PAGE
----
Now we’re supposed to rejoice that Australia might sell to United Arab Emirates –  never mind if that triggers off a Middle East nuclear arms race.

Aust-two-faced-on-peace

At the same time, the Australian government and Australian generally seem oblivious to the mess that uranium mining has made in Kakadu. I mean – it’s only home to traditional Aborigines,  an ecological paradise (or it was) a top Australian tourism attraction.  Having messeed it up environmentally, and messed up financially too, ERA plans to start a new uranium minng venture there – even though they’re too broke to clean up the mess.

Rio Tinto won’t bail out ERA’s Ranger uranium financial mess?

April 16, 2014

Ranger-uranium-mineRio chief tight-lipped on Ranger mine, SMH April 16, 2014 - Peter Ker Rio Tinto chief executive Sam Walsh has refused to guarantee that his company will cover the cost of rehabilitating the Ranger uranium mine near Kakadu, building on uncertainty that was created last month by the Rio subsidiary in charge of the mine.

Energy Resources of Australia – which is 68 per cent owned by Rio – raised eyebrows when it revealed it may need to find new sources of money to meet its rehabilitation commitments for Ranger, which is entirely surrounded by Kakadu National Park.

Under the Ranger permit, ERA must have rehabilitated the site by 2026, and a review of the rehabilitation strategy in 2013 found the cost would be $603 million on a net present cost basis. ERA has $357 million on hand and has ceased mining at Ranger, with the company now exploring for more uranium underground in a bid to find future revenue streams.

In an unusual move, ERA appeared to link the success of that exploration project – known as Ranger 3 Deeps – to its ability to pay for the rehabilitation of the site. “If the Ranger 3 Deeps mine is not developed, in the absence of any other successful development, ERA may require an additional source of funding to fully fund the rehabilitation of the Ranger Project Area,” the company said in its annual report.Such an outcome would be unusual, as miners are typically compelled to pay for the rehabilitation at the end of a mine’s life through provisions that are made each year.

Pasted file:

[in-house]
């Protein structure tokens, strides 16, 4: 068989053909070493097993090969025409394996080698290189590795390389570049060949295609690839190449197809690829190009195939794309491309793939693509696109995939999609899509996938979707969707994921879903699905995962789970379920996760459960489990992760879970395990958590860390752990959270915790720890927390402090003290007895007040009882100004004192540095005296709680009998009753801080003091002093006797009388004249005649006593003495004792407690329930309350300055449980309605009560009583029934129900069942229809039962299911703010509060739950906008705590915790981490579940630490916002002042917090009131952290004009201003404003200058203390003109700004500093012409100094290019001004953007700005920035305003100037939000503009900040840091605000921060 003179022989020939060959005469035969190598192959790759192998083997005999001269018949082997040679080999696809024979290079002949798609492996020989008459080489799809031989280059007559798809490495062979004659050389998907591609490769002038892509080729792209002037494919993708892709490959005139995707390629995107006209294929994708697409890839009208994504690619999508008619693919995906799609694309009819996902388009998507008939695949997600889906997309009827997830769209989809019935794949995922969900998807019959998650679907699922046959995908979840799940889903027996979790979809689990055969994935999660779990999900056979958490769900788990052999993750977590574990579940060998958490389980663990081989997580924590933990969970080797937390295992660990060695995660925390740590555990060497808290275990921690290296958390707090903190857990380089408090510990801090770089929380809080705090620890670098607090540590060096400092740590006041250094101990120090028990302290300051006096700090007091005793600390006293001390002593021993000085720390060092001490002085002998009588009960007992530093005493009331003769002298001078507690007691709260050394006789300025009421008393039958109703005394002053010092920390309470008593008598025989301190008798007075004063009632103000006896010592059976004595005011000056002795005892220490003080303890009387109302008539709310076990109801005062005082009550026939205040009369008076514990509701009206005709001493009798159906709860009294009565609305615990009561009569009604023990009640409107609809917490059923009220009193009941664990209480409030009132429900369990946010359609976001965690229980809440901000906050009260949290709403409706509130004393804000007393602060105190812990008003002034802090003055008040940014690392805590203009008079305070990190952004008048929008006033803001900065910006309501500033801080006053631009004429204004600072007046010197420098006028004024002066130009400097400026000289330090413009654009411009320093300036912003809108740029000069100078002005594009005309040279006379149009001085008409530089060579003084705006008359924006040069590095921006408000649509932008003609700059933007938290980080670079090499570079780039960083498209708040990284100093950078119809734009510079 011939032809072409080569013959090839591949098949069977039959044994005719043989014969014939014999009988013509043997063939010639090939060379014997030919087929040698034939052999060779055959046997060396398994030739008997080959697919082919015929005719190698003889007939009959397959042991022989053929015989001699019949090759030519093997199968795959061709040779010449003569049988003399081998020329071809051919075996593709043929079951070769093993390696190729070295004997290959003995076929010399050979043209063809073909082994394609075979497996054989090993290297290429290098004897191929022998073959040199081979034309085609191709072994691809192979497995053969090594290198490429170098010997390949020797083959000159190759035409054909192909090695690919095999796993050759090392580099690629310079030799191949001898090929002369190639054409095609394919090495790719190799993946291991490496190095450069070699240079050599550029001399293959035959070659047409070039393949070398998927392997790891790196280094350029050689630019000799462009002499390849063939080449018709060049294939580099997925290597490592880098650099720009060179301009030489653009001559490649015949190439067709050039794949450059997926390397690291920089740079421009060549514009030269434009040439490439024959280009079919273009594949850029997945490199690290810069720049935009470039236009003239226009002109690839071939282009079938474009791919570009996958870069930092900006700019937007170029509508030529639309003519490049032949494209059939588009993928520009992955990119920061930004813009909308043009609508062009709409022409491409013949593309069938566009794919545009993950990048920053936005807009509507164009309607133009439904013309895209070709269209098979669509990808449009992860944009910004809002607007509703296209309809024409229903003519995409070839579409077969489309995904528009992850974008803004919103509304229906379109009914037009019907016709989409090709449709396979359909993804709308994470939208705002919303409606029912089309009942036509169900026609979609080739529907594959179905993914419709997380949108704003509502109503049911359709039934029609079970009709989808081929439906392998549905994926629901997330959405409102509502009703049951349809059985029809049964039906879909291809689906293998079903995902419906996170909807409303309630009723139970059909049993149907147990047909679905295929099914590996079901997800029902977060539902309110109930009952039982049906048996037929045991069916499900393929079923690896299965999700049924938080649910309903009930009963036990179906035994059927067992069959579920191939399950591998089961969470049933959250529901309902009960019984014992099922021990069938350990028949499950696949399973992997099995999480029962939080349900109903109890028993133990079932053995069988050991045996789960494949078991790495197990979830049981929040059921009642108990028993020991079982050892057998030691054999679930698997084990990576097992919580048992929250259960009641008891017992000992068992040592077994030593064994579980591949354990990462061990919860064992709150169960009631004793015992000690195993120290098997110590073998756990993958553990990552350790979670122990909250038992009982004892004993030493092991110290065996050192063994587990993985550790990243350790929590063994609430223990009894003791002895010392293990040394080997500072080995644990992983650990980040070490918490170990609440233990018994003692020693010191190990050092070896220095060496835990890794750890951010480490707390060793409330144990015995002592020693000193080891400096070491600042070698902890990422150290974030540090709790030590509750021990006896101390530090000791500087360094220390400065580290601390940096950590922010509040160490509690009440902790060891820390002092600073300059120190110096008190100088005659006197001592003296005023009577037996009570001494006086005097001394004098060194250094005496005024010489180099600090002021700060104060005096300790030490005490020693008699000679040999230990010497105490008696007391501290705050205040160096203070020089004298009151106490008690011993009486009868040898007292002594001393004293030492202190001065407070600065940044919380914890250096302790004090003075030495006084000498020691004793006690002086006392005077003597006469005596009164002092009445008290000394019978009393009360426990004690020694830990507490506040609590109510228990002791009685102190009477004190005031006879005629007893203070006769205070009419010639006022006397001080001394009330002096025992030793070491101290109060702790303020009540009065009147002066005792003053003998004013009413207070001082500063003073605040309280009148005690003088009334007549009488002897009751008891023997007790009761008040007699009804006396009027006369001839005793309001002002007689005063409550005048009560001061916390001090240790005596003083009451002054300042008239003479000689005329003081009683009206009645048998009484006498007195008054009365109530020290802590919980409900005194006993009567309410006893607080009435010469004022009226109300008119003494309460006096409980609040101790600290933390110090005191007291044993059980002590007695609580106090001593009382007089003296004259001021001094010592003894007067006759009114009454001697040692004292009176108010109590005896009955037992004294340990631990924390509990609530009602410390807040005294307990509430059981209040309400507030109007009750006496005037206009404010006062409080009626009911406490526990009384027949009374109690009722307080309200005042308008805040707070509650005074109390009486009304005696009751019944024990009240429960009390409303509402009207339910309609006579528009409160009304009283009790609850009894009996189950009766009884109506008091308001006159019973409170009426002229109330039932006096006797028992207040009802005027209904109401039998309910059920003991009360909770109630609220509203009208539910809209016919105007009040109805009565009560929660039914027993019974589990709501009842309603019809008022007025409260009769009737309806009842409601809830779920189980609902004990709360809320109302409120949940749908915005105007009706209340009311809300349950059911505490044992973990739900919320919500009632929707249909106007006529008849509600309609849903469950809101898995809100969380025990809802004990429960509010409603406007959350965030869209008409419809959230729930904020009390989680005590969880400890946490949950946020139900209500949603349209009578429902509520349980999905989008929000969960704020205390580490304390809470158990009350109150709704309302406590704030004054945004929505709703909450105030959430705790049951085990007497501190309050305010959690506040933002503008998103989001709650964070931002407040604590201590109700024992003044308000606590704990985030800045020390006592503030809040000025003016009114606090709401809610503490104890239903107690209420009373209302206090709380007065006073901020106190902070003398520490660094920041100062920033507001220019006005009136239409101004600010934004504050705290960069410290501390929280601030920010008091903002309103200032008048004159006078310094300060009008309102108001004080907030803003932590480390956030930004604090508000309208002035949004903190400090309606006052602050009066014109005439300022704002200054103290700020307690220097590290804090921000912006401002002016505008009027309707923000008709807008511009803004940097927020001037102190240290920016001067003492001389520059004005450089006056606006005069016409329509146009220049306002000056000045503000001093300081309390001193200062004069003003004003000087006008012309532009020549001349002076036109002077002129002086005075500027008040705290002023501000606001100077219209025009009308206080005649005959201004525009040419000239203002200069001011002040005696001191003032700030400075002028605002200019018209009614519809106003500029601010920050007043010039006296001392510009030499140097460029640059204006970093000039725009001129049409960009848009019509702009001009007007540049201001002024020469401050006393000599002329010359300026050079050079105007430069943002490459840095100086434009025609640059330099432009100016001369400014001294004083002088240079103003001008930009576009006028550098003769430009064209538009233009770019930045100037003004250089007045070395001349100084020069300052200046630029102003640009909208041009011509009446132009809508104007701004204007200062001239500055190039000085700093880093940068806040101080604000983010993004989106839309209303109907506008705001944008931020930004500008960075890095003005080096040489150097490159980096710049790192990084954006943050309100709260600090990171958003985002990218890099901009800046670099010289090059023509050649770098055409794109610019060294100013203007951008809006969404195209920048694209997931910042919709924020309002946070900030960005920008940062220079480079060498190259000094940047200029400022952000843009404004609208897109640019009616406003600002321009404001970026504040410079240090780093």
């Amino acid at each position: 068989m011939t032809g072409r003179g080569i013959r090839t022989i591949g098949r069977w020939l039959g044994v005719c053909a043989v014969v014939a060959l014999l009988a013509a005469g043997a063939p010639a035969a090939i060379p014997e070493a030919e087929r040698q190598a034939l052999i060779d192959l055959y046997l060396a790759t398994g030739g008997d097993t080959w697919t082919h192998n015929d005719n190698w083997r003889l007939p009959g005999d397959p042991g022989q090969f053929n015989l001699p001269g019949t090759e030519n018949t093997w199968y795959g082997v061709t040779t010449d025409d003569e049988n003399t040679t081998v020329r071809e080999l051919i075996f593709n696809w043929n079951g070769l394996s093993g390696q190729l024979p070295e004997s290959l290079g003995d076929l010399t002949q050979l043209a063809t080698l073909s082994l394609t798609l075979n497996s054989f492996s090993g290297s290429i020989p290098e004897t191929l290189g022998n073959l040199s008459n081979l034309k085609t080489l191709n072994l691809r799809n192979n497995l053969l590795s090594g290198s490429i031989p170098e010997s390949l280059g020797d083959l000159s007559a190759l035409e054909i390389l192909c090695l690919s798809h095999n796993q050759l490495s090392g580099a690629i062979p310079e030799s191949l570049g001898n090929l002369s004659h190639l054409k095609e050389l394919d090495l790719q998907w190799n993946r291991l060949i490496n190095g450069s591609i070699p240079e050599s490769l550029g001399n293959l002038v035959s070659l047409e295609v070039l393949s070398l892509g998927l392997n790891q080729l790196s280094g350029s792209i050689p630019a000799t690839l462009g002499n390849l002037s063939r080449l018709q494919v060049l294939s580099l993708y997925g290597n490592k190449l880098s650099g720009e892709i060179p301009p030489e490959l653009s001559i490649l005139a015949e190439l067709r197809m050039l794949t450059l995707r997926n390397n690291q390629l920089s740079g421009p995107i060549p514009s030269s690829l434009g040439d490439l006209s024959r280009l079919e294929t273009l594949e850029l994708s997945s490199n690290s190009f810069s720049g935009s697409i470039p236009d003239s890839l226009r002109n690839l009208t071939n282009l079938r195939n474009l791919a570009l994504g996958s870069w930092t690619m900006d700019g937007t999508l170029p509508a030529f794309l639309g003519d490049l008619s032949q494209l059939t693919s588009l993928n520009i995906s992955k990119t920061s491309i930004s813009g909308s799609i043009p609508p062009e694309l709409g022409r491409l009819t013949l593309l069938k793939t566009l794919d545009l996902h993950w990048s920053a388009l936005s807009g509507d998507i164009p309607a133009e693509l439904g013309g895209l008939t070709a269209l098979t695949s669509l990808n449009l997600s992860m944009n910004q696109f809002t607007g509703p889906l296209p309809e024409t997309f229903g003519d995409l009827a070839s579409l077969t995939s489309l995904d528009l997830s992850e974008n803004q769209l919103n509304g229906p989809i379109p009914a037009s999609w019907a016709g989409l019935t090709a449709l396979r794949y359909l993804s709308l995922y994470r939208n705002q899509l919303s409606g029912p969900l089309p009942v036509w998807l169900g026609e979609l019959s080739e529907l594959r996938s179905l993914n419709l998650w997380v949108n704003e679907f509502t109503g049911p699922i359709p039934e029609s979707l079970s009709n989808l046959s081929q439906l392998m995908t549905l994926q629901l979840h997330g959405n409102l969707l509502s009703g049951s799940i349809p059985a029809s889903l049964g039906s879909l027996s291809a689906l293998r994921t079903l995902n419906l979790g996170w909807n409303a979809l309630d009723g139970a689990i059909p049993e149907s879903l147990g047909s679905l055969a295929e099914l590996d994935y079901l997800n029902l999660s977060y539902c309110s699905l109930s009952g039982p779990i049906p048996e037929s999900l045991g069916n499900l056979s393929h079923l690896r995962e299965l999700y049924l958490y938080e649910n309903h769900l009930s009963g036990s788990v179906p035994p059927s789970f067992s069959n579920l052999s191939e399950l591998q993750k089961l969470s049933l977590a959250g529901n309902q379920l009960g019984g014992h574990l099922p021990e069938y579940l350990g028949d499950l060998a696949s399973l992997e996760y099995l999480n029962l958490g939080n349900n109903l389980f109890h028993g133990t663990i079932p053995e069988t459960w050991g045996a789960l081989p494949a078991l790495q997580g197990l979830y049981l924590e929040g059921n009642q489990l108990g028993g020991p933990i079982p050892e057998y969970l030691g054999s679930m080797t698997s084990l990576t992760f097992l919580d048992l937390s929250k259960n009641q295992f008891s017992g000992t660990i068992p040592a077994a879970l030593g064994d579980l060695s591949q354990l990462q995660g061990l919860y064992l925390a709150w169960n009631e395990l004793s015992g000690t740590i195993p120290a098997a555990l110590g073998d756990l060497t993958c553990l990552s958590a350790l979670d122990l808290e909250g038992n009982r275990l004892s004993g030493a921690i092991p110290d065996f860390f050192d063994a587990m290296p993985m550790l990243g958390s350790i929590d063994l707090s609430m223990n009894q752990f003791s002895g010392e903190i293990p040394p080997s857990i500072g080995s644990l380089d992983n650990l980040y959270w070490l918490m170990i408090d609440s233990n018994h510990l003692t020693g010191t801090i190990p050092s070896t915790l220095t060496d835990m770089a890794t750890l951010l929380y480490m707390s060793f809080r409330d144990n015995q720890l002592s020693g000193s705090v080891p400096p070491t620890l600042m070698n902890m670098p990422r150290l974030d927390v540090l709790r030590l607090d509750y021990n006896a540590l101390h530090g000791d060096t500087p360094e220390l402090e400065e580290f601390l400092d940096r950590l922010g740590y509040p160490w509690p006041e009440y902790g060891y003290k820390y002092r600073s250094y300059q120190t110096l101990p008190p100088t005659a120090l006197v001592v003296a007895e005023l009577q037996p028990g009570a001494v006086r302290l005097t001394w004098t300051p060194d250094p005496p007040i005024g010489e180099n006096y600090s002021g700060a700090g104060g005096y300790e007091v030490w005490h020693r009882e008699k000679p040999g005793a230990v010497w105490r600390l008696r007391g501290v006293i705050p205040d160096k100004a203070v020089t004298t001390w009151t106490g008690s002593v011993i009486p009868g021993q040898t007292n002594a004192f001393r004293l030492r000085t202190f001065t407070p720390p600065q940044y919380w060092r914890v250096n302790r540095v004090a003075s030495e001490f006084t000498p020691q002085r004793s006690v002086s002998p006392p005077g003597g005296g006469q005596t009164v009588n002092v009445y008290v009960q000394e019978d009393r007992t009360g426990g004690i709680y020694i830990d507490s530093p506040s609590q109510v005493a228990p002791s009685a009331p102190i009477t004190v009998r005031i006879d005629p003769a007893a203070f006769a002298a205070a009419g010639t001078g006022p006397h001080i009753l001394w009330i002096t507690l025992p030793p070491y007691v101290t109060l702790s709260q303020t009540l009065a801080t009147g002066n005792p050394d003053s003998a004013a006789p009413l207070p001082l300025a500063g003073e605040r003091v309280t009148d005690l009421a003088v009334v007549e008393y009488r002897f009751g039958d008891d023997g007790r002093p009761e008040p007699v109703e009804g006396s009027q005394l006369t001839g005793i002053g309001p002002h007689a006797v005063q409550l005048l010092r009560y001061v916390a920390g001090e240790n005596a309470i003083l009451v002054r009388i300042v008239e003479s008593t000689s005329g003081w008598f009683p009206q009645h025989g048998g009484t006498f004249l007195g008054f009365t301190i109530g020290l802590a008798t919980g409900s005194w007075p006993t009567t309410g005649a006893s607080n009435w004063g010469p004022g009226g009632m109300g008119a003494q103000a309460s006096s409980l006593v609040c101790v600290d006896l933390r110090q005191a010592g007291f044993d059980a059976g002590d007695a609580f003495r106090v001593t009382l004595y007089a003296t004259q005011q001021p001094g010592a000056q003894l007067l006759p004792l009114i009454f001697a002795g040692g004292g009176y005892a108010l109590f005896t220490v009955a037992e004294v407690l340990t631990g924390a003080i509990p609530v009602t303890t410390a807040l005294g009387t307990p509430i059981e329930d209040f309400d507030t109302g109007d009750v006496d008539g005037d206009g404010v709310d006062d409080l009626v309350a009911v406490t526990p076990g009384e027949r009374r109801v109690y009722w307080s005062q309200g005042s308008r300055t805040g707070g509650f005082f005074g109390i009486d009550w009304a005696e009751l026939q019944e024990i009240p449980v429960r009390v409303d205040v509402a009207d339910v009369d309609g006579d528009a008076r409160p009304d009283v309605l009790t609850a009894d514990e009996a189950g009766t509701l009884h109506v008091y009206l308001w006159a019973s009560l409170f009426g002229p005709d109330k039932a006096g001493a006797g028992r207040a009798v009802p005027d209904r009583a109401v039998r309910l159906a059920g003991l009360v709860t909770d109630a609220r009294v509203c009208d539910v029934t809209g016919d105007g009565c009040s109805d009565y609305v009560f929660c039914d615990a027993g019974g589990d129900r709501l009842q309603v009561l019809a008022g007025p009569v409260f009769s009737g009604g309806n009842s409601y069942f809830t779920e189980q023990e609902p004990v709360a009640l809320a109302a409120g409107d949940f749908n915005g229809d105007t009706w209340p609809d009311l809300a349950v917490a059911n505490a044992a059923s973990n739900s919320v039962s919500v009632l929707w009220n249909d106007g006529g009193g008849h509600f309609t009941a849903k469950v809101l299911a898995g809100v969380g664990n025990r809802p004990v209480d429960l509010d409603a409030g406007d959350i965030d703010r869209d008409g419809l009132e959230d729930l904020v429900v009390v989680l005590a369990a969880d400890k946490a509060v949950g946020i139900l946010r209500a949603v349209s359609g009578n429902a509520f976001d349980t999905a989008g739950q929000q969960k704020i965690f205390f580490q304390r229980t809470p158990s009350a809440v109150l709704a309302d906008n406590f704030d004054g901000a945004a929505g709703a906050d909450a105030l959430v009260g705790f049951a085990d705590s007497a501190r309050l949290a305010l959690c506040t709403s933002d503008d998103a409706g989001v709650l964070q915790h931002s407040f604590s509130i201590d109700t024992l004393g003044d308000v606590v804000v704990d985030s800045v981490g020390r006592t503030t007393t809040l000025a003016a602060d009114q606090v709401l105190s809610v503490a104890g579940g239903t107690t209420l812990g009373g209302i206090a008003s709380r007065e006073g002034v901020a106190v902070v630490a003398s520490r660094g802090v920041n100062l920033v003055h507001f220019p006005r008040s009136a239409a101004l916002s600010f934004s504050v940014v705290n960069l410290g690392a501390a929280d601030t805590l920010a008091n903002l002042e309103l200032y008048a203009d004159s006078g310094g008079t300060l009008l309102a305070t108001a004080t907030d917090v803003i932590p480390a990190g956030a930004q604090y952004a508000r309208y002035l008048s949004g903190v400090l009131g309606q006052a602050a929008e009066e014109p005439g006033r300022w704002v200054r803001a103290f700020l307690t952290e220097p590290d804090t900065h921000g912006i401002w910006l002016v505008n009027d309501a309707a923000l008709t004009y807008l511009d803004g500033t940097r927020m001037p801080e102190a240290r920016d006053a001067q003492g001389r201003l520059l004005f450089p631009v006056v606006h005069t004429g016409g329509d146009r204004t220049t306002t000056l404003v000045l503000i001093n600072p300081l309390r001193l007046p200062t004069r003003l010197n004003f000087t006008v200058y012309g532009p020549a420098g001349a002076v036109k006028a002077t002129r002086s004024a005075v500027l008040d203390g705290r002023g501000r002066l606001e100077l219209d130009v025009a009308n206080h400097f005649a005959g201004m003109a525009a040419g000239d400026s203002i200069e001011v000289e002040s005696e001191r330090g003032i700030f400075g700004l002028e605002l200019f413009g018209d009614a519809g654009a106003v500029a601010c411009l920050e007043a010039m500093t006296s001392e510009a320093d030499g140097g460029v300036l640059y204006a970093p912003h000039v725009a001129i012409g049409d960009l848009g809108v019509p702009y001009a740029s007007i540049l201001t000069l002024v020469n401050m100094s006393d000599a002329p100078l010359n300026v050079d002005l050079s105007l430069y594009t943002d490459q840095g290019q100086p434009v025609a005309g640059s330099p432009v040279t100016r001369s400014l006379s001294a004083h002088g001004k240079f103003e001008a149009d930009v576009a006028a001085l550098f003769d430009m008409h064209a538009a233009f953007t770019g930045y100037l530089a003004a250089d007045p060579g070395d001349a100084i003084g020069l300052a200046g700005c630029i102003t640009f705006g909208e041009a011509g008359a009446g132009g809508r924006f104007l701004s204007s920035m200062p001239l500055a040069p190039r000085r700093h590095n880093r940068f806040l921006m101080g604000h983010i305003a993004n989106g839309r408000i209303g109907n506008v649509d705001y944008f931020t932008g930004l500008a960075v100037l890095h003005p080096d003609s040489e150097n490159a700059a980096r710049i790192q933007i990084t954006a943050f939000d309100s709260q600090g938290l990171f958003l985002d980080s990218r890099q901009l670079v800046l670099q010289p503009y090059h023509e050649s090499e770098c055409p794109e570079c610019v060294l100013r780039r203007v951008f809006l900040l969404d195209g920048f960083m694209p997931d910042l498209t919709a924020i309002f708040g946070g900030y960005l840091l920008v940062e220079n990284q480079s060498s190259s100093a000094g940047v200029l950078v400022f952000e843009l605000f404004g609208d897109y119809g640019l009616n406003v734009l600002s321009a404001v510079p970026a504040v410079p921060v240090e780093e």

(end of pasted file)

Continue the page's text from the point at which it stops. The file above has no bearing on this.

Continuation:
In ERA’s case, some rehabilitation is already underway and it maintains a trust with the Australian Government which was holding $63.9 million at December 31.

When asked at Tuesday night’s annual meeting of Rio shareholders in London, Mr Walsh indicated he was in no mood to pick up the tab for ERA, particularly after Rio took part in a $500 million equity raising for the company in 2011. “There was a rights issue at ERA to fund the rehabilitation work and those funds are still sitting within that business,” said Mr Walsh.

”(ERA) is a public Australian company and clearly that is an issue for them.

“We are clearly shareholders, but it’s a matter for all shareholders and a matter for the ERA board.”

Environmental sensitivities of another kind were also raised at the AGM, with Rio executives forced to defend the company’s continued involvement in coal mining.

Mr Walsh said Rio did accept that “man made emissions” were responsible for changes in the climate, but the company believed the challenge could be resolved through technological developments rather than by ceasing coal production………

Rio’s Australian AGM will take place on May 8. http://www.smh.com.au/business/mining-and-resources/rio-chief-tightlipped-on-ranger-mine-20140416-36qfi.htmlSMH 

A new global danger – a nuclear-powered Saudi Arabia

April 16, 2014

The risks of a nuclear Saudi Arabia April 7, 2014 by Nick Butler”……….The issue is set out in an excellent new paper for the Belfer Center at Harvard by Olli Heinonen and Simon Henderson. The Saudis’ explanation of their newfound interest in nuclear technology is that they want to use it to produce electric power and to converse oil supplies which can be exported. There is a core of truth in this of course – Saudi Arabia’s domestic oil consumption is rising inexorably and is now more than 3m barrels a day. But, of course, this is exactly the argument used by Iran for its own nuclear research.